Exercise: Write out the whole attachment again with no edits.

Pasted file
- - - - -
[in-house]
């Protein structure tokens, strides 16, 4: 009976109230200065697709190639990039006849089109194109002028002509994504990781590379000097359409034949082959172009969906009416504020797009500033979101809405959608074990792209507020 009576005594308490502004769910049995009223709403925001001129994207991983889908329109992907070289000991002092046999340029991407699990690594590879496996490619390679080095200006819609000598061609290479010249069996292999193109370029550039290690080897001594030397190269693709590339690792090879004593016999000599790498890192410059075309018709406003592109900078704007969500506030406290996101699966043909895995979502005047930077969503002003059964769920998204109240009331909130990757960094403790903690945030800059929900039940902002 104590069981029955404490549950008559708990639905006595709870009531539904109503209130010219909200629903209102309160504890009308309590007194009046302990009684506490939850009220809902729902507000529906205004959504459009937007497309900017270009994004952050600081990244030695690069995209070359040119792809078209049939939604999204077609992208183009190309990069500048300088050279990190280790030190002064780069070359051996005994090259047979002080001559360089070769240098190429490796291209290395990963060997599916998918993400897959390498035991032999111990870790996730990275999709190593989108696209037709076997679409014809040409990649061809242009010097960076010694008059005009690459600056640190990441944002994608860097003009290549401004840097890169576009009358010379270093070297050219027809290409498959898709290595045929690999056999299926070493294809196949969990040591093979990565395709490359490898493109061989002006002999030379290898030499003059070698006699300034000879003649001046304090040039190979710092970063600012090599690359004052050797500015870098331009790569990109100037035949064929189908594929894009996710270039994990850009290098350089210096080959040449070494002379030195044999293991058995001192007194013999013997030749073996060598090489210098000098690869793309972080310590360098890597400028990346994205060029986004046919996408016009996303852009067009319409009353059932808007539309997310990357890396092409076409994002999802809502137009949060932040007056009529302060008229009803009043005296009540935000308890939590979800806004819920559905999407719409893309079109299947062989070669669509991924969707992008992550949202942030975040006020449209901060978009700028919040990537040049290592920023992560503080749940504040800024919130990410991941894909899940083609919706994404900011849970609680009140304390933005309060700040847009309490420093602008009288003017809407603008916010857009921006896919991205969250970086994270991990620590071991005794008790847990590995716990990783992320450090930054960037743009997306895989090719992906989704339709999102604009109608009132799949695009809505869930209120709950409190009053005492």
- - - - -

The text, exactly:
[in-house]
């Protein structure tokens, strides 16, 4: 009976109230200065697709190639990039006849089109194109002028002509994504990781590379000097359409034949082959172009969906009416504020797009500033979101809405959608074990792209507020 009576005594308490502004769910049995009223709403925001001129994207991983889908329109992907070289000991002092046999340029991407699990690594590879496996490619390679080095200006819609000598061609290479010249069996292999193109370029550039290690080897001594030397190269693709590339690792090879004593016999000599790498890192410059075309018709406003592109900078704007969500506030406290996101699966043909895995979502005047930077969503002003059964769920998204109240009331909130990757960094403790903690945030800059929900039940902002 104590069981029955404490549950008559708990639905006595709870009531539904109503209130010219909200629903209102309160504890009308309590007194009046302990009684506490939850009220809902729902507000529906205004959504459009937007497309900017270009994004952050600081990244030695690069995209070359040119792809078209049939939604999204077609992208183009190309990069500048300088050279990190280790030190002064780069070359051996005994090259047979002080001559360089070769240098190429490796291209290395990963060997599916998918993400897959390498035991032999111990870790996730990275999709190593989108696209037709076997679409014809040409990649061809242009010097960076010694008059005009690459600056640190990441944002994608860097003009290549401004840097890169576009009358010379270093070297050219027809290409498959898709290595045929690999056999299926070493294809196949969990040591093979990565395709490359490898493109061989002006002999030379290898030499003059070698006699300034000879003649001046304090040039190979710092970063600012090599690359004052050797500015870098331009790569990109100037035949064929189908594929894009996710270039994990850009290098350089210096080959040449070494002379030195044999293991058995001192007194013999013997030749073996060598090489210098000098690869793309972080310590360098890597400028990346994205060029986004046919996408016009996303852009067009319409009353059932808007539309997310990357890396092409076409994002999802809502137009949060932040007056009529302060008229009803009043005296009540935000308890939590979800806004819920559905999407719409893309079109299947062989070669669509991924969707992008992550949202942030975040006020449209901060978009700028919040990537040049290592920023992560503080749940504040800024919130990410991941894909899940083609919706994404900011849970609680009140304390933005309060700040847009309490420093602008009288003017809407603008916010857009921006896919991205969250970086994270991990620590071991005794008790847990590995716990990783992320450090930054960037743009997306895989090719992906989704339709999102604009109608009132799949695009809505869930209120709950409190009053005492």